I have been labelled many things: stubborn, fussy, picky. I sleep too much, I don’t go out enough, I don’t push myself enough. But I don’t hear these words, I hear not good enough. But in most cases our reactions to other people’s opinions of us are actually projections of how we feel about ourselves.
For a long time, it didn’t take much for me to feel like I wasn’t good enough. Because that’s how I felt about myself on the inside. When I first started struggling with my mental health, I didn’t know what was wrong with me. I didn’t know I had an actual problem. I was young, and going through the phase of figuring out who I was. And it just felt like whoever I was, it was wrong.
So how did I go from looking at myself in the mirror, pleading to be somebody else, to finding my peace?
Well first things first, after years of panic attacks, nausea, messed up sleeping patterns, and refusing to go anywhere, I decided it was probably time to seek professional help. I was 20 years old and nobody I knew had ever had counselling. Because at that time nobody really talked about mental health.
After breaking down in tears in my GP’s office, I had Cognitive Behavioural Therapy (CBT) and was diagnosed with a General Anxiety Disorder (GAD). I couldn’t believe it. All this time I didn’t know that what I was experiencing was real, and not just because I was weird. It had a name, it was a real thing, and other people experienced it too. My counsellor said it to me calmly, and casually, like she was telling me it was raining outside, or the sky was blue; not that I had a mental illness.
I felt this huge sense of relief. I had felt like a lost cause so long. And the reason I chose to get help was because there was so much that I wanted to do with my life, and I knew that this was stopping me. I wasn’t ready at 20 years old to give up on the hope that things could change.
However, the diagnosis was just the start. The real work was only just beginning.
I had a lot of difficult social situations to navigate, and I still felt like I wasn’t good enough. It didn’t matter how many milestones I achieved; my first tube journey on my own, my first trip to an unknown destination, my first date, my first relationship. I still couldn’t shake the feeling that once someone knew the truth about me, once someone got close enough to see the cracks, that would be it. Even though I had found my tribe, and had a great family, I still felt this way.
It took me a long time to start changing my thought pattern. To stop telling myself that I’m broken, or that I’m weak. I started to focus on what I did have and rather than what I didn’t have, and be grateful for it all.
Then one day, something in me changed. I’d had enough of hearing the same story over and over again. The one where I’m down and out, or a mess. I was exhausted by it. Because that isn’t me, it was just easier for me to see myself that way. The same way I’ve always seen myself.
I started thinking about everything that I have achieved over the past ten years, and not to sound like an advert for the Navy, but I’ve done things I never thought I would. The realisation that set me free, was that my strength comes from my mental illness. My superpower is that, no matter what, I push through. It doesn’t matter how much it scares me, or how sick I feel – if I want to do it then I’m doing it.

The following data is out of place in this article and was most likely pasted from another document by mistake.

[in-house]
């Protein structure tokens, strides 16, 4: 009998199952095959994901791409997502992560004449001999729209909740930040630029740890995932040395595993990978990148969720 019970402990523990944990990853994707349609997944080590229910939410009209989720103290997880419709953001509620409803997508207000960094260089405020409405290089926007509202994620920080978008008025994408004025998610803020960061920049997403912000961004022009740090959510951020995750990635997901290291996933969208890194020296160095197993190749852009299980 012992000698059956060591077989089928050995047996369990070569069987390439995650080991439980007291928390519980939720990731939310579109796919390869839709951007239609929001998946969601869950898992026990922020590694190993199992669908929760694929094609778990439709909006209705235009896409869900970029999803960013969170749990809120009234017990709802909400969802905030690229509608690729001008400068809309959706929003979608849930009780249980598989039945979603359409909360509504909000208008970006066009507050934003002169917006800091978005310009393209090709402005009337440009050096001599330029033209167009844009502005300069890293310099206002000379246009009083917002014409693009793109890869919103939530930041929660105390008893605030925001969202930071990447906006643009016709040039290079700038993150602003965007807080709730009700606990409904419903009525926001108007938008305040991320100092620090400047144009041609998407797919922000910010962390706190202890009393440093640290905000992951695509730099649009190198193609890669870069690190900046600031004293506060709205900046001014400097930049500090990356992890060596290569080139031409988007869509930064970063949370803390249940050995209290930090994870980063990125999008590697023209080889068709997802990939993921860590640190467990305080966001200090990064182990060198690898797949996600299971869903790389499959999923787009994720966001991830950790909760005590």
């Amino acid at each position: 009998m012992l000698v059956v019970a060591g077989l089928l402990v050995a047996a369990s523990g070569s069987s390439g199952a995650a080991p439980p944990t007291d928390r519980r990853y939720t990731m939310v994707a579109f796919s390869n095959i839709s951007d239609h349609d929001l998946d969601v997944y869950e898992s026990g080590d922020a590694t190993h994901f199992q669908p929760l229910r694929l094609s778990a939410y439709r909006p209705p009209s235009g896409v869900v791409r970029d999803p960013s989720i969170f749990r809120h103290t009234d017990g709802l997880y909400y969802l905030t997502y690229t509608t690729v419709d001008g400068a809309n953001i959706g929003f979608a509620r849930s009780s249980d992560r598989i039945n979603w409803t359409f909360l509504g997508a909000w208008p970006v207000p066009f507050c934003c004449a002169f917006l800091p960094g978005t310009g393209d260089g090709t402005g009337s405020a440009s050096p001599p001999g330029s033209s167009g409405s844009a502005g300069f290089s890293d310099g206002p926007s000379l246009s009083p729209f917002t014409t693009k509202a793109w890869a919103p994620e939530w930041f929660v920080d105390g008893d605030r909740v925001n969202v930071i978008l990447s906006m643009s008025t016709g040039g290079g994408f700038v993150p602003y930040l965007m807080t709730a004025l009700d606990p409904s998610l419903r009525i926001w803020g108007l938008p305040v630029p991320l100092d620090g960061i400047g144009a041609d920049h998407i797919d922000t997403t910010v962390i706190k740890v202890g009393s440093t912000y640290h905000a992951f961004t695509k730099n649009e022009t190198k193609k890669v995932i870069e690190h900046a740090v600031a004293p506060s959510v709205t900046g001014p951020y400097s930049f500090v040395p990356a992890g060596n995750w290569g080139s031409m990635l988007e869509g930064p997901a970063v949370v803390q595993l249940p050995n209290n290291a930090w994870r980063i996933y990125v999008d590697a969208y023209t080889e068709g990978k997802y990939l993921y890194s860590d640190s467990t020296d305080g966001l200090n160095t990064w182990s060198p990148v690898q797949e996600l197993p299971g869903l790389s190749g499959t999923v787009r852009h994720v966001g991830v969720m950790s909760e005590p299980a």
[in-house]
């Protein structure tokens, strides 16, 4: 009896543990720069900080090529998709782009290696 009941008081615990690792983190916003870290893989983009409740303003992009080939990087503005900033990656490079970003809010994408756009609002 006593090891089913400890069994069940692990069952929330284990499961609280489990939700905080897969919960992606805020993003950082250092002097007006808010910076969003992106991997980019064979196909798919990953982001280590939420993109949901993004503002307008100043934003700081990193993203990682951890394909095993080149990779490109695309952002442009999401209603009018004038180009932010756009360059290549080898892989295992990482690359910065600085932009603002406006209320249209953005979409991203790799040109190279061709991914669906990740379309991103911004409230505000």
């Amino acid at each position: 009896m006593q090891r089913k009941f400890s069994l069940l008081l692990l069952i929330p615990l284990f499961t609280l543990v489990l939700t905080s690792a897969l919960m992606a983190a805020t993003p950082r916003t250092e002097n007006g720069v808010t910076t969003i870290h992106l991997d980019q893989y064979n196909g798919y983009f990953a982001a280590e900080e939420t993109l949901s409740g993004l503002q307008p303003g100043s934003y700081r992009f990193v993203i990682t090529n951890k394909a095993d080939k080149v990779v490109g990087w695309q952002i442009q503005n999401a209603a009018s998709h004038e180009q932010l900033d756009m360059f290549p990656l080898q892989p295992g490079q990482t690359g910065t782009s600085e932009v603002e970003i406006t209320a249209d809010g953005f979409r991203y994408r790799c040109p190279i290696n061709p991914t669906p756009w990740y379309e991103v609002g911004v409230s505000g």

I stood in a crowd of 70,000 people at a concert. I visited four countries in three years. And I’ve been up a mountain in a cable car in -10 degrees; and held my nerve as the wind rocked this glass case from side to side half way up.
Twelve years ago, I couldn’t walk to my local off license.
Some days, I still don’t want to get out of bed. Some days I don’t have any fight in me, and I need to regroup and let myself be. That’s okay too. I’ve learnt that sometimes you just need a day off. I listen to my body and what it needs. I don’t feel bad for saying no to going out, because I’m honest with people that sometimes my mental health comes first. If you break your leg, you don’t keep trying to walk on it. You go to the hospital, get bandaged up and let it heal. Sometimes we have to let our brain heal too. From the constant doubt, self-loathing, negative thoughts.
You have to give yourself some love sometimes too! With the same energy that you tell yourself that you’re no good, tell yourself that you’re a warrior. That no matter how bad you feel, you still show up every day. Remind yourself, that you are who you need. It’s not easy, because loving yourself is hard in a world that keeps telling you not to.
It was then I realised that this anxiety that I’ve lived with – that sometimes drains my energy from head to toe, that scares me awake during the night, that chokes the breath from me – has its positives too. I’m on edge quite a lot, but it also means that I can sense danger. That means I’m going to keep you safe. I’m hyper aware and sensitive, I can sense a shift in the air and adjust. I can read situations and predict what’s going to happen before it happens. I mean, if I could choose to have another superpower, I would definitely trade for something like teleportation. I’d save a fortune on holidays. But alas, this is the one I have.
You see, my mental illness is not my weakness, it’s my superpower.
I’m sure you have one too, and I’m sure it’s unique to you.
I hope you discover it and shout it from the rooftops. I hope your power seeps out from your every pore, and shines bright enough to make the stars envious. Most of all, I hope you celebrate your super power every day. Even on the days when you don’t feel like it, and embrace it all.